Linkage Disequilibrium and Association Analysis of α-Synuclein and Alcohol and Drug Dependence in Two American Indian Populations
Reprint requests: Connie J. Mulligan, PhD, Department of Anthropology, University of Florida, 1376 Mowry Road, Gainesville, FL 32610; Fax: 352-273-8284; E-mail: email@example.com
Background:α-Synuclein is involved in dopaminergic neurotransmission and has been implicated in a number of neurodegenerative disorders, such as Parkinson's disease. Recent studies, in humans and in rat and monkey models, have suggested that α-synuclein may play a role in the development and maintenance of certain addictive disorders.
Methods:Fifteen single-nucleotide polymorphisms (SNPs) in the α-synuclein gene (SNCA) and 1 upstream microsatellite repeat (NACP-REP1) were assayed in Southwest (SW; n=514) and Plains (n=420) American Indian populations. Patterns of linkage disequilibrium (LD) at SNCA were determined for the 2 populations and compared with Caucasian, African, and Asian populations in the HapMap database (http://www.hapmap.org). Assayed alleles and constructed haplotypes in the study populations were tested for association with 4 clinical phenotypes [alcohol dependence, alcohol use disorders, drug dependence, and drug use disorders (lifetime diagnoses)] as well as with 2 symptom count phenotypes (all 18 questions and the 8 questions diagnostic for alcohol dependence).
Results:Patterns of LD at SNCA were similar in both Indian populations and were consistent with the LD structure in other populations as reflected in the HapMap database.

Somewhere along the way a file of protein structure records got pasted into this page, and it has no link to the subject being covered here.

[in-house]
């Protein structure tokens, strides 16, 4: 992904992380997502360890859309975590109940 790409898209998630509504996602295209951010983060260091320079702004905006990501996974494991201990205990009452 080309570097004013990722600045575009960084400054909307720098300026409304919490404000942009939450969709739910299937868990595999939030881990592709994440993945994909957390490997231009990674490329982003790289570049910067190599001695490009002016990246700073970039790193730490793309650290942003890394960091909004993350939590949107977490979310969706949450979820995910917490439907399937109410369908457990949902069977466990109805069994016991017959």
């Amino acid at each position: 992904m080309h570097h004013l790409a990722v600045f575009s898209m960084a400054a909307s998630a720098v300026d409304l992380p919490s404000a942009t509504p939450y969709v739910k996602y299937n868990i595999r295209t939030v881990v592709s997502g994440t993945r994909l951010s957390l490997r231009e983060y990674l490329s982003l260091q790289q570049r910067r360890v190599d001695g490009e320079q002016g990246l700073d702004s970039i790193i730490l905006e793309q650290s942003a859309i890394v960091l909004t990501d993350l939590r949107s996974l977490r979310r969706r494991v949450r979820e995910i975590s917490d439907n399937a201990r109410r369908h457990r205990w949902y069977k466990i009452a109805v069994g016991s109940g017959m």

Single allele tests revealed significant associations between 4 SNPs and drug dependence in the SW population and between 2 of those SNPs plus 2 other SNPs and drug dependence in SW males only.
In the Plains population, a significant association was detected only in males between 2 SNPs and alcohol use disorders and between 1 SNP and alcohol dependence.
In the SW population, 1 SNP was marginally significant with the total symptom count.
However, in all cases, the support was modest and disappeared with correction for multiple comparisons. No association was found between constructed haplotypes and any of the phenotypes in either population.
Conclusions:Despite modest support for association between multiple SNCA SNPs and several of the addictive disorders tested in this study, statistical significance disappeared after correction for multiple testing.
Thus, our data do not support a role for a variant in the SNCA gene that contributes to alcohol or drug addiction in the 2 studied American Indian populations.
Future research may focus on variants in the promoter region that could cause the changes in mRNA and protein levels observed in previous studies.